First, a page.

I am assuming there is a very simple way of working this out by brute force, but I am not sure if there is a better way. I have a file of data that I wish to get (my data, generated by a machine). ...
4
votes
1answer
115 views

Clarification of the terms “brute force” and “guess”

In the answer to the question “What exactly is a negligible (and non-negligible) function?” There is a part in the explanation that – as far as my knowledge goes – is conflicting: But instead of ...
3
votes
2answers
466 views

Is prime regeneration necessary for every new session using a Diffie-Hellman key exchange?

As I understand it, bruteforcing a Diffie-Hellman generated secret key takes $P-1$ attempts to crack the shared secret, where $P$ is a very large prime used for modulus. If your $P$ is quite large, ...
3
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2answers
703 views

Is AES solvable by reducing to SAT?

Consider a known plaintext attack on AES — just so we have an actual system of equalities that we can feed to a SAT solver. Is AES solvable in this way? In other words, will the algorithm eventually ...
3
votes
3answers
259 views

SRP-6 vulnerabilities when N is small

I'm one of the developers of an application which uses SRP-6 as the authentication mechanism. The authentication part of the code is very old and uses N with only 256 bits (all arithmetic is done in ...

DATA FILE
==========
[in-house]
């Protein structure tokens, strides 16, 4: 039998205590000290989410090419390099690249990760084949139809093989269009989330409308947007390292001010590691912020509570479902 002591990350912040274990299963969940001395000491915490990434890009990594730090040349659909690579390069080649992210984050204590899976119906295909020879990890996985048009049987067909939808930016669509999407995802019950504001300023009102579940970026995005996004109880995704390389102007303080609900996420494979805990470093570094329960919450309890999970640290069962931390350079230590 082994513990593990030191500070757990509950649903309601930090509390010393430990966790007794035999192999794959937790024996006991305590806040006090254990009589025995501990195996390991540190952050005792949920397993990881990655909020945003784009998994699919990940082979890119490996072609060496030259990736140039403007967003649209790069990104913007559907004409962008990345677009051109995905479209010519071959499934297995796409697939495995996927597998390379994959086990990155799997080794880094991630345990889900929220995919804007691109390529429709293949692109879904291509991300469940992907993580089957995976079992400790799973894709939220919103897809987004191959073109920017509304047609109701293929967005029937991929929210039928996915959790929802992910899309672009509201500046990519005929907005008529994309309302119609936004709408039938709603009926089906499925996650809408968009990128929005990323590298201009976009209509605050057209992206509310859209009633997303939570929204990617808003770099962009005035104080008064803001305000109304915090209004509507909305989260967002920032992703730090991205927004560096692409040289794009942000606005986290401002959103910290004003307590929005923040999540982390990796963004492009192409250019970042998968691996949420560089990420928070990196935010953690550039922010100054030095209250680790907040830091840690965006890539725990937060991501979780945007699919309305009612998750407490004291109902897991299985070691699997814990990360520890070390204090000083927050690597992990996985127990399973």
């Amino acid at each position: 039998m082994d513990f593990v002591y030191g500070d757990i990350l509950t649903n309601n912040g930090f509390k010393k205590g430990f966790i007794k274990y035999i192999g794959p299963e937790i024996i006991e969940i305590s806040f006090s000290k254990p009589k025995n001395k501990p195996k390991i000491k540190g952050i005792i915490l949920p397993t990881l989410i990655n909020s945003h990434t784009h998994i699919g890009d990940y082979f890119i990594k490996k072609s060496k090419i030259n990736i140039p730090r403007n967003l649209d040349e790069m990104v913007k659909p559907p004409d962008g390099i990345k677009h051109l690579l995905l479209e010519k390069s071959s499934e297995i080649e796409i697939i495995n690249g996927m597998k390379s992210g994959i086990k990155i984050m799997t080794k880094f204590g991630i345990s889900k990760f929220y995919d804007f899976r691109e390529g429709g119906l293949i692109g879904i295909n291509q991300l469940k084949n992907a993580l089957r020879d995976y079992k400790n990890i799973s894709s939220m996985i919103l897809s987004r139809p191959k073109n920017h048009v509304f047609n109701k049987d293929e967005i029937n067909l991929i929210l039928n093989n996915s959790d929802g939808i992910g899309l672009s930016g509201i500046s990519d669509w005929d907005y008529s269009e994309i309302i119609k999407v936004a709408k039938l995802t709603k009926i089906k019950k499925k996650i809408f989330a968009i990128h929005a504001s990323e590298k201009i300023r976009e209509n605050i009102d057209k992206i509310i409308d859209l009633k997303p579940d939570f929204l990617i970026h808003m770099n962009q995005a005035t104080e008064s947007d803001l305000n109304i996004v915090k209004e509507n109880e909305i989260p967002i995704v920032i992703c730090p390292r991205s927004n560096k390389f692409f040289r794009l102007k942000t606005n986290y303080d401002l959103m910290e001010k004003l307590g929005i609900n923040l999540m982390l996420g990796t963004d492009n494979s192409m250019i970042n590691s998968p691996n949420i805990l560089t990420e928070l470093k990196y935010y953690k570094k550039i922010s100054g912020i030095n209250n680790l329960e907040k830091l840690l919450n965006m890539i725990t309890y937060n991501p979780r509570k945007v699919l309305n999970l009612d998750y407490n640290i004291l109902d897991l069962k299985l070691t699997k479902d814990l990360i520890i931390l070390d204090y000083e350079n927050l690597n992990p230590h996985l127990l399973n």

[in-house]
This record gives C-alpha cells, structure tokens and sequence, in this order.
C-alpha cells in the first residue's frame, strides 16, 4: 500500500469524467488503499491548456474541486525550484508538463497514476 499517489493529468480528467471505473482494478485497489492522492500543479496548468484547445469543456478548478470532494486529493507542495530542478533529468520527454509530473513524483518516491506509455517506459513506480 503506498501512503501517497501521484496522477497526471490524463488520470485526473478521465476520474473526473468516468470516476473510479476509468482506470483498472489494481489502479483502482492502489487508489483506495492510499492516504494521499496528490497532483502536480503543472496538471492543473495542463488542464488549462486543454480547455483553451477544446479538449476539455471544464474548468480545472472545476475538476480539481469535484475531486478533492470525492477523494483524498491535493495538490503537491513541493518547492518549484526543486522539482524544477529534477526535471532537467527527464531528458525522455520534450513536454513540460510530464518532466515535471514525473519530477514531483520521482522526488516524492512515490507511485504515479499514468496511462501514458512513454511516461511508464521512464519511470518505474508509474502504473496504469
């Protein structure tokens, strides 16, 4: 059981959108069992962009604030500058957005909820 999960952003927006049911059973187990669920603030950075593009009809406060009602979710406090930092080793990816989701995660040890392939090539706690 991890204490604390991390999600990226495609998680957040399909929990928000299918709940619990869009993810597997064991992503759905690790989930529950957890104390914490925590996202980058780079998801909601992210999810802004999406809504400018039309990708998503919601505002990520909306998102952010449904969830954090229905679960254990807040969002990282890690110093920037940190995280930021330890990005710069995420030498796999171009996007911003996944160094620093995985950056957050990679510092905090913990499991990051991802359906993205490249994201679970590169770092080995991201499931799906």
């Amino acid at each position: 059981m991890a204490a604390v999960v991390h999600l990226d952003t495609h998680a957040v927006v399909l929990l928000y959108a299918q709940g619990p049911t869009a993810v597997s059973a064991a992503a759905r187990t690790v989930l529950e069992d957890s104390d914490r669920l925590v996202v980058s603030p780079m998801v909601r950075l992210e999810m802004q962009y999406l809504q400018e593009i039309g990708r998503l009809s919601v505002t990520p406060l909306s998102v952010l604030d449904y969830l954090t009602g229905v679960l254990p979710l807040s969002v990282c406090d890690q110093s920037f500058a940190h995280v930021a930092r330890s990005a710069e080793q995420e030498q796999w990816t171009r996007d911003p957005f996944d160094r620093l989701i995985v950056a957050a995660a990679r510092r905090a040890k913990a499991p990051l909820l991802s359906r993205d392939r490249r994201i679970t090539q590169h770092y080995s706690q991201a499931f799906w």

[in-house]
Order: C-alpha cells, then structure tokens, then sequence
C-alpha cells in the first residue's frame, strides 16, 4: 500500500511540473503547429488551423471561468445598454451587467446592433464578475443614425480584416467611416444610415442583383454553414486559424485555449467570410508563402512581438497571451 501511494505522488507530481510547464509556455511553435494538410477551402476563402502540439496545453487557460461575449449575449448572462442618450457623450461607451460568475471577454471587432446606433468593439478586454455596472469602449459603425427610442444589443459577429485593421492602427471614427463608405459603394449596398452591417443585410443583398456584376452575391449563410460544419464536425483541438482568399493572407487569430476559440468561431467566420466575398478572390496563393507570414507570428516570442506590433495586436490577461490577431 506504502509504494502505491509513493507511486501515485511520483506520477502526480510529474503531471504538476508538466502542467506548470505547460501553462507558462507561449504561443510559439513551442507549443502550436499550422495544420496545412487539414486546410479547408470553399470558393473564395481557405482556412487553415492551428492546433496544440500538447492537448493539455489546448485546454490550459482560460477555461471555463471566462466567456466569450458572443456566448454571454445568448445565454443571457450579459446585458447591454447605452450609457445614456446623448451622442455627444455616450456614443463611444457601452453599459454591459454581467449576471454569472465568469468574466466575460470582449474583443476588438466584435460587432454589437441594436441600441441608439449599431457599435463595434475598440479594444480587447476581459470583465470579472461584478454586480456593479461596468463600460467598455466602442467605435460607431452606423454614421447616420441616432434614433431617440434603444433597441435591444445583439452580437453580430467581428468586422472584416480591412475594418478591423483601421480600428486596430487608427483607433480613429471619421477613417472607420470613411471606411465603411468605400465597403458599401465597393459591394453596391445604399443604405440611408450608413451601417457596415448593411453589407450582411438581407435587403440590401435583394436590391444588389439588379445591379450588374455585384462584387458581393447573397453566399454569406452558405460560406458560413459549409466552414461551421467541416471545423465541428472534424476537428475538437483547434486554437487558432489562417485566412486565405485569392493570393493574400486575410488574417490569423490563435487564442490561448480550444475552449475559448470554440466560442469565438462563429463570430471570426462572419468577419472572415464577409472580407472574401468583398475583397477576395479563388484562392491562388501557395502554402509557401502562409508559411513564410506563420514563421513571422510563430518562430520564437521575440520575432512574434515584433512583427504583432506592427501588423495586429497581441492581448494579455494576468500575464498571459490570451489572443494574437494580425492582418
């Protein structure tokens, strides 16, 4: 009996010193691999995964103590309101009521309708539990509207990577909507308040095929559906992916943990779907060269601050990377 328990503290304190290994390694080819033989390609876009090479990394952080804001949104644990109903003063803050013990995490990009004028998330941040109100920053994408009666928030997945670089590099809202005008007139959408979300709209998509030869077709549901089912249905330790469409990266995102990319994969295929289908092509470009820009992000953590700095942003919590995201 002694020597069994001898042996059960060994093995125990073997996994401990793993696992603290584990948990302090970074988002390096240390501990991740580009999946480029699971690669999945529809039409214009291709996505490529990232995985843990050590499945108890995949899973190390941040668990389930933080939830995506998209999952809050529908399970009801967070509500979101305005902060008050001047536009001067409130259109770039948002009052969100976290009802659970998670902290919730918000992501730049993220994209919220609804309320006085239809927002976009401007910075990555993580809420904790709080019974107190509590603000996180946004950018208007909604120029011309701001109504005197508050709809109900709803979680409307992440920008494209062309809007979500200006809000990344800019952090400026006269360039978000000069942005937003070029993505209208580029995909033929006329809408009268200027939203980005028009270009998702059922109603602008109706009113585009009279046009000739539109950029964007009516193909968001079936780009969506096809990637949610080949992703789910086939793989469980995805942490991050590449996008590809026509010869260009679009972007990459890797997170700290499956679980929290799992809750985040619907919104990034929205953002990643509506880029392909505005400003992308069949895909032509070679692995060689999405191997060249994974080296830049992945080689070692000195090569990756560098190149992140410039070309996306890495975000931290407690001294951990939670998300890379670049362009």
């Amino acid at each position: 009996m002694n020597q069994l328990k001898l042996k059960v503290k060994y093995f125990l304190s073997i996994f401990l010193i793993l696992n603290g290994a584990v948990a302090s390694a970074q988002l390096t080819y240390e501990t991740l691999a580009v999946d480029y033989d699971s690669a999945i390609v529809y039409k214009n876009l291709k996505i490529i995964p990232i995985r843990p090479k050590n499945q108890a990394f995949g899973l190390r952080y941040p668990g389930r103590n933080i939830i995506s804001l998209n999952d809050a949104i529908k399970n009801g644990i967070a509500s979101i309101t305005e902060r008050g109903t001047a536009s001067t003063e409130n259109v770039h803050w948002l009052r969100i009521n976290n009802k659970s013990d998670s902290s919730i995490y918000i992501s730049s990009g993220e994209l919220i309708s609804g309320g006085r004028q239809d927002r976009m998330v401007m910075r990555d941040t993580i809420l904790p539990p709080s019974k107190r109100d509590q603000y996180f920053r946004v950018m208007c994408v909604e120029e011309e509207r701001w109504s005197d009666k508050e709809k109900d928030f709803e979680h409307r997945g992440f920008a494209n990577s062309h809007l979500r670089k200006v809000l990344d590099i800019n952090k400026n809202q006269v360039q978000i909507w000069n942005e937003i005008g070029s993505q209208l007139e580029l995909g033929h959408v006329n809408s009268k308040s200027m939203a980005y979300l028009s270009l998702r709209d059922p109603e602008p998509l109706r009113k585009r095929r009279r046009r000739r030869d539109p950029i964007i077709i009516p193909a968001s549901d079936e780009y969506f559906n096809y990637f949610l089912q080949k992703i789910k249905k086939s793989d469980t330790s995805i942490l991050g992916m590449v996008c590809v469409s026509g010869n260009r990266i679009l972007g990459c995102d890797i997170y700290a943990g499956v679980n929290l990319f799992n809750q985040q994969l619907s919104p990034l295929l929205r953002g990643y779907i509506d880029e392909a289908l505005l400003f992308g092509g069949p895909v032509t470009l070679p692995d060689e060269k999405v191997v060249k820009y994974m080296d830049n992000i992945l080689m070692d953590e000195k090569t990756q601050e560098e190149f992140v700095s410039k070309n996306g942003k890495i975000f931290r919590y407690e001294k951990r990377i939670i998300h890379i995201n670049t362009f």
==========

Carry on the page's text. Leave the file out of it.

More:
3
votes
2answers
508 views

Key space size when either of two public keys are valid for authentication?

If for authentication a user can own either A OR B public key instead of just one specific key is that equivalent to halving the key space. i.e. it it theoretically twice as easy to brute force and ...
3
votes
1answer
748 views

Textbook-RSA meet-in-the-middle attack against other RSA based schemes?

A “meet-in-the-middle” (not “man-in-the-middle”!) attack on textbook-RSA was presented to me. The only requirements for it was that the attacker gets the output of RSA and the public key, and that the ...
3
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1answer
87 views

Why is 128-bit considered “medium term” security?

Why is 128-bit encryption considered good enough for medium term security only? How is expected to be eventually broken? Quantum computing or brute force attack?